As China looks to more tightly regulate its burgeoning tech sector, some New Zealand businesses could be caught up in new privacy rules
Kiwi businesses who handle the personal data of Chinese citizens may need to seek legal advice over the country’s tough new privacy laws even if they are not based there, according to a new government briefing.
China’s data security law, which came into effect in September last year, and its personal information protection law, which entered into force in November, have been seen by some as part of a wider crackdown on its powerful tech sector – but there are nonetheless some flow-on effects beyond its borders.
In a market intelligence briefing for New Zealand businesses released this month, the Ministry of Foreign Affairs and Trade (MFAT) said the Chinese reforms were part of its elevation of data “to a key economic resource expected to drive future … growth”.
“In this context China’s new data governance framework can be seen as an attempt to establish a system of ‘law-based governance’ where the economic benefit of ‘safe’ data can be realised, while sensitive data are identified and protected.”
MFAT said China’s data security law was mainly focused on the regulation of data handling and processing that could have a national security impact, and covered all individuals, companies and government departments involved in the collection and use of data in the country.
Among the requirements for affected Kiwi businesses were the establishment of data security management systems and training, while a “hierarchical system for data protection” was also being set up to categorise data according to its importance in “economic and social development, as well as the degree of danger to national security [and] public interests”.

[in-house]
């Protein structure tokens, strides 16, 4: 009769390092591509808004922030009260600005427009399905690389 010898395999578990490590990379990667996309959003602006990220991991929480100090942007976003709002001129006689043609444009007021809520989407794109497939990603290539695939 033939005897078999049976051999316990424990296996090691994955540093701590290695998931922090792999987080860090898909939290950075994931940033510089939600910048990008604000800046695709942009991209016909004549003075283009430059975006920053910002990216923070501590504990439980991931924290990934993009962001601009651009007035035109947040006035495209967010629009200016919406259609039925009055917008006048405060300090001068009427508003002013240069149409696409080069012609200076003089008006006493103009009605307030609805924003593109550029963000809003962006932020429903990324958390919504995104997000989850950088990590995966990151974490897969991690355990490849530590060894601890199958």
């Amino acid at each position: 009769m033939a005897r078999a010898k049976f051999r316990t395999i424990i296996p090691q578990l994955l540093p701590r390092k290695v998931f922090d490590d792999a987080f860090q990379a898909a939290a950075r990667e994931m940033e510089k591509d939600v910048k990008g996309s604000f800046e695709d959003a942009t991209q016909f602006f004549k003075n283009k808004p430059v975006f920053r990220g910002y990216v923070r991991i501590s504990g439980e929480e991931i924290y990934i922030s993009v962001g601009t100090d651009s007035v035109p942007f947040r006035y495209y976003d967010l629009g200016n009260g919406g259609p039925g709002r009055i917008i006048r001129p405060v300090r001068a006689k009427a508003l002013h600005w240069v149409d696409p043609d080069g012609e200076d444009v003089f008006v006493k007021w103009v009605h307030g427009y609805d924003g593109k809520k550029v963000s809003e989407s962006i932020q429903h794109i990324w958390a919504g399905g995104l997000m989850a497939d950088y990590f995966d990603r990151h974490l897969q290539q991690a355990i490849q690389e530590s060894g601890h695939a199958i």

The personal information protection law had “some potentially far-reaching rules and obligations for those handling personal information in China or relating to Chinese citizens”, MFAT said, as it explicitly covered foreign organisations which processed personal data overseas in order to provide “products and services to Chinese consumers as well as analysing the behaviours of Chinese consumers”.
“Because many Chinese government authorities, including central ministries and local governments, possess some degree of legislative power, a vast array of lower-level rules and regulations could potentially be used to circumvent the [law].”
“The implication of this extraterritorial application is that foreign entities in this position will have to establish designated agencies or appoint representatives based in China to take responsibility for issues related to the handling and protection of personal information.”
The wide scope of the laws meant New Zealand businesses operating in China, or those outside China but handling data on Chinese citizens, would need to stay informed about their obligations and seek legal advice as appropriate.
While some have described the laws as among the most strict in the world, others have questioned how much of a difference it will make to the privacy of Chinese citizens.
Writing for Project Syndicate, University of Hong Kong law professor Angela Huyue Zhang said that while the personal information law required businesses and government agencies to obtain individual consent before processing personal information, they were exempted from doing so when there was a “statutory basis”.
“Because many Chinese government authorities, including central ministries and local governments, possess some degree of legislative power, a vast array of lower-level rules and regulations could potentially be used to circumvent the [law],” Zhang said.
The law also failed to create an independent data protection agency, she said, “leaving enforcement to a patchwork of national- and local-level regulators which tend to be thinly staffed”.